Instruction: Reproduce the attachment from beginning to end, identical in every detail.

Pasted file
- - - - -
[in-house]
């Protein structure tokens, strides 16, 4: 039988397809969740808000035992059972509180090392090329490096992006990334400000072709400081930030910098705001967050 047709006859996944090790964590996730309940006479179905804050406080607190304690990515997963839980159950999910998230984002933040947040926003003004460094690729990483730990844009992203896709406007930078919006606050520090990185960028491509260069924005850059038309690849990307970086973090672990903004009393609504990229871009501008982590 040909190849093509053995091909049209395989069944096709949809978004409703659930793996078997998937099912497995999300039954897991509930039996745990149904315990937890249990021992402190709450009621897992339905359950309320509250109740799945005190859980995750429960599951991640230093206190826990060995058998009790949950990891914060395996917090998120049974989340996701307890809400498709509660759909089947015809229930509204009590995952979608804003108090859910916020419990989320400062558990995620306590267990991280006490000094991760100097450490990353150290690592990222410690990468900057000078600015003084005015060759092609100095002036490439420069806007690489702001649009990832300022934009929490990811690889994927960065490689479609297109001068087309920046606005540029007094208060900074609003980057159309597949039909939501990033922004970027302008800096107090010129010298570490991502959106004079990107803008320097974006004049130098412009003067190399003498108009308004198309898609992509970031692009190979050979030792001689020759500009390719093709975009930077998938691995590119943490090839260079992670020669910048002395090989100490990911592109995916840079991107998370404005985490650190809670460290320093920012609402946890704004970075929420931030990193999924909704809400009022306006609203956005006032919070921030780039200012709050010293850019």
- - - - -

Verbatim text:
[in-house]
């Protein structure tokens, strides 16, 4: 039988397809969740808000035992059972509180090392090329490096992006990334400000072709400081930030910098705001967050 047709006859996944090790964590996730309940006479179905804050406080607190304690990515997963839980159950999910998230984002933040947040926003003004460094690729990483730990844009992203896709406007930078919006606050520090990185960028491509260069924005850059038309690849990307970086973090672990903004009393609504990229871009501008982590 040909190849093509053995091909049209395989069944096709949809978004409703659930793996078997998937099912497995999300039954897991509930039996745990149904315990937890249990021992402190709450009621897992339905359950309320509250109740799945005190859980995750429960599951991640230093206190826990060995058998009790949950990891914060395996917090998120049974989340996701307890809400498709509660759909089947015809229930509204009590995952979608804003108090859910916020419990989320400062558990995620306590267990991280006490000094991760100097450490990353150290690592990222410690990468900057000078600015003084005015060759092609100095002036490439420069806007690489702001649009990832300022934009929490990811690889994927960065490689479609297109001068087309920046606005540029007094208060900074609003980057159309597949039909939501990033922004970027302008800096107090010129010298570490991502959106004079990107803008320097974006004049130098412009003067190399003498108009308004198309898609992509970031692009190979050979030792001689020759500009390719093709975009930077998938691995590119943490090839260079992670020669910048002395090989100490990911592109995916840079991107998370404005985490650190809670460290320093920012609402946890704004970075929420931030990193999924909704809400009022306006609203956005006032919070921030780039200012709050010293850019």